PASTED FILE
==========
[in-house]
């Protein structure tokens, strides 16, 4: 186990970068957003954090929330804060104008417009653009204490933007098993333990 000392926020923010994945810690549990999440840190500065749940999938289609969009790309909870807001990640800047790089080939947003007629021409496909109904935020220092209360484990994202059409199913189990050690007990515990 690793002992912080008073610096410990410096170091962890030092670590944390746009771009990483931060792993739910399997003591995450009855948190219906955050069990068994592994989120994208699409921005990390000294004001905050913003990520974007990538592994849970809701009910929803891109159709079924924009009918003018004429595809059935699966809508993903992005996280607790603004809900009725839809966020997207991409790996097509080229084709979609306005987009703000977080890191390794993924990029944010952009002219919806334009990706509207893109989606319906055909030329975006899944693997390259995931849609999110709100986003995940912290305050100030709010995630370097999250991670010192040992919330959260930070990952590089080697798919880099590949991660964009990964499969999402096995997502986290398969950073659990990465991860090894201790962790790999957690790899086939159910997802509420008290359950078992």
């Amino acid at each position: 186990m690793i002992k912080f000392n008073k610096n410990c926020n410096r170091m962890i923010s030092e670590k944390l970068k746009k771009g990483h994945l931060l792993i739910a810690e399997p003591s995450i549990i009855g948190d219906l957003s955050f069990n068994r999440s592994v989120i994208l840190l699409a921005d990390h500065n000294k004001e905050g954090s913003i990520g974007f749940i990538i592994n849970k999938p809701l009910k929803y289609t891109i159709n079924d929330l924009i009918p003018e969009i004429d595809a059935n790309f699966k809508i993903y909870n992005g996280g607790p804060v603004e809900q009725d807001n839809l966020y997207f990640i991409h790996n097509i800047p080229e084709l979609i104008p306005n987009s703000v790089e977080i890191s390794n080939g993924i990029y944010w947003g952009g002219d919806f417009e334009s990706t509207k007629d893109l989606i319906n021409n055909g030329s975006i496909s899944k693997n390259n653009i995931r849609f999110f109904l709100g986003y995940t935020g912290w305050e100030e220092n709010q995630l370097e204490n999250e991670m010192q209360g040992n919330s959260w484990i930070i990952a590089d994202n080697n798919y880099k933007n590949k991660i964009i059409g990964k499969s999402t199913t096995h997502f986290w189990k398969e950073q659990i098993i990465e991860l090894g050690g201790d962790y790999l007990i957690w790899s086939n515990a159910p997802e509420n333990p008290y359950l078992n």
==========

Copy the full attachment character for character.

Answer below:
[in-house]
């Protein structure tokens, strides 16, 4: 186990970068957003954090929330804060104008417009653009204490933007098993333990 000392926020923010994945810690549990999440840190500065749940999938289609969009790309909870807001990640800047790089080939947003007629021409496909109904935020220092209360484990994202059409199913189990050690007990515990 690793002992912080008073610096410990410096170091962890030092670590944390746009771009990483931060792993739910399997003591995450009855948190219906955050069990068994592994989120994208699409921005990390000294004001905050913003990520974007990538592994849970809701009910929803891109159709079924924009009918003018004429595809059935699966809508993903992005996280607790603004809900009725839809966020997207991409790996097509080229084709979609306005987009703000977080890191390794993924990029944010952009002219919806334009990706509207893109989606319906055909030329975006899944693997390259995931849609999110709100986003995940912290305050100030709010995630370097999250991670010192040992919330959260930070990952590089080697798919880099590949991660964009990964499969999402096995997502986290398969950073659990990465991860090894201790962790790999957690790899086939159910997802509420008290359950078992």
């Amino acid at each position: 186990m690793i002992k912080f000392n008073k610096n410990c926020n410096r170091m962890i923010s030092e670590k944390l970068k746009k771009g990483h994945l931060l792993i739910a810690e399997p003591s995450i549990i009855g948190d219906l957003s955050f069990n068994r999440s592994v989120i994208l840190l699409a921005d990390h500065n000294k004001e905050g954090s913003i990520g974007f749940i990538i592994n849970k999938p809701l009910k929803y289609t891109i159709n079924d929330l924009i009918p003018e969009i004429d595809a059935n790309f699966k809508i993903y909870n992005g996280g607790p804060v603004e809900q009725d807001n839809l966020y997207f990640i991409h790996n097509i800047p080229e084709l979609i104008p306005n987009s703000v790089e977080i890191s390794n080939g993924i990029y944010w947003g952009g002219d919806f417009e334009s990706t509207k007629d893109l989606i319906n021409n055909g030329s975006i496909s899944k693997n390259n653009i995931r849609f999110f109904l709100g986003y995940t935020g912290w305050e100030e220092n709010q995630l370097e204490n999250e991670m010192q209360g040992n919330s959260w484990i930070i990952a590089d994202n080697n798919y880099k933007n590949k991660i964009i059409g990964k499969s999402t199913t096995h997502f986290w189990k398969e950073q659990i098993i990465e991860l090894g050690g201790d962790y790999l007990i957690w790899s086939n515990a159910p997802e509420n333990p008290y359950l078992n």